SCO falls short in 1998

A profitable fourth quarter for Santa Cruz Operation isn't enough to pull the company into the black.

Stephen Shankland Former Principal Writer
Stephen Shankland worked at CNET from 1998 to 2024 and wrote about processors, digital photography, AI, quantum computing, computer science, materials science, supercomputers, drones, browsers, 3D printing, USB, and new computing technology in general. He has a soft spot in his heart for standards groups and I/O interfaces. His first big scoop was about radioactive cat poop.
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Stephen Shankland
A profitable fourth quarter for Santa Cruz Operation wasn't enough to pull the company into the black for this fiscal year.

SCO reported a fourth-quarter net profit of $2.7 million, or 8 cents per share, compared to a net profit of $4.5 million, or 12 cents per share, in the same quarter last year.

Yet for fiscal 1998, SCO had a net loss of $14.7 million, or 41 cents per share, compared to a net loss last year of $15.2 million, or 4 cents per share. Unlike this year's numbers, 1997's net loss included a one-time $8.4 million restructuring charge.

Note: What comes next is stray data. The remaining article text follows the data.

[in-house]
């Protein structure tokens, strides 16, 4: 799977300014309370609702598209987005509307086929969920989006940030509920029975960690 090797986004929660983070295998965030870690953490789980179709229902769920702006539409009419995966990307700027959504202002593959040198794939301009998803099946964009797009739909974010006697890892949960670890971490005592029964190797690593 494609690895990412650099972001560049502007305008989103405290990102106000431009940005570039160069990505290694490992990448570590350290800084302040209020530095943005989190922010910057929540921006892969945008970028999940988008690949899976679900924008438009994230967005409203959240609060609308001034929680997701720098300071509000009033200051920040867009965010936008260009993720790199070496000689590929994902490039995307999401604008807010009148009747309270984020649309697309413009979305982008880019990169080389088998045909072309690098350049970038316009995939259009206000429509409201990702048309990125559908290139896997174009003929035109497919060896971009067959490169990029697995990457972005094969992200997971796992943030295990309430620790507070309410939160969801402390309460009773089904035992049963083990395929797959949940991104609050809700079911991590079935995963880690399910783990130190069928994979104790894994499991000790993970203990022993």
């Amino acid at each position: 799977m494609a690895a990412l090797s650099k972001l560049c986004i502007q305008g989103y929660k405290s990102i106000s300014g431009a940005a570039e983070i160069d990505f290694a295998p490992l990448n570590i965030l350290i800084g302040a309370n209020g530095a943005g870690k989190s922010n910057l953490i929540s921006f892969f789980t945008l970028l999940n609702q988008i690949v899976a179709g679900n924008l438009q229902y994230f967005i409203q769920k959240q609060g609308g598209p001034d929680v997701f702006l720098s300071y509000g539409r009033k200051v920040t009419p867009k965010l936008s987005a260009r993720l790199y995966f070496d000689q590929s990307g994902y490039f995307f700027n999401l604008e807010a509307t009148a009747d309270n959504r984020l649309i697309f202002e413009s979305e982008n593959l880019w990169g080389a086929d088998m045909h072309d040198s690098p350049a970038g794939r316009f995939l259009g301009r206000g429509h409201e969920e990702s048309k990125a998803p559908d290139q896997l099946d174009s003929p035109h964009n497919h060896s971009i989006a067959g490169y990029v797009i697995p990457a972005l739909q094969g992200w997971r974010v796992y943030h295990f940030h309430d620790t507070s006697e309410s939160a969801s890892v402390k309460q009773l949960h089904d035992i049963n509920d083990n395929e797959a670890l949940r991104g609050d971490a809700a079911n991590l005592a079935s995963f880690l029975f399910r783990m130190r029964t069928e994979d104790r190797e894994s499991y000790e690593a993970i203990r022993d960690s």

SCO's UnixWare operating system holds a 80-percent stake in the Intel-powered Unix systems market, said Dan Kusnetzky of International Data Corporation. Nonetheless, the company's foothold--low-end servers--is a market that is under attack by Linux supporters, Microsoft, Novell, and others.

Today, SCO and IBM announced that the two companies will combine their two Unix offerings into a new version of Unix. The new Unix OS, expected in 18 months, is being designed primarily to run on servers and workstations built around Intel's processors. Code-named Monterey, the new OS will be based on technology from both companies and Sequent, known for its high-powered corporate multiprocessor machines.

SCO hopes to benefit from more powerful Intel-based systems capable of running Unix and the spread of its UnixWare in commercial computing.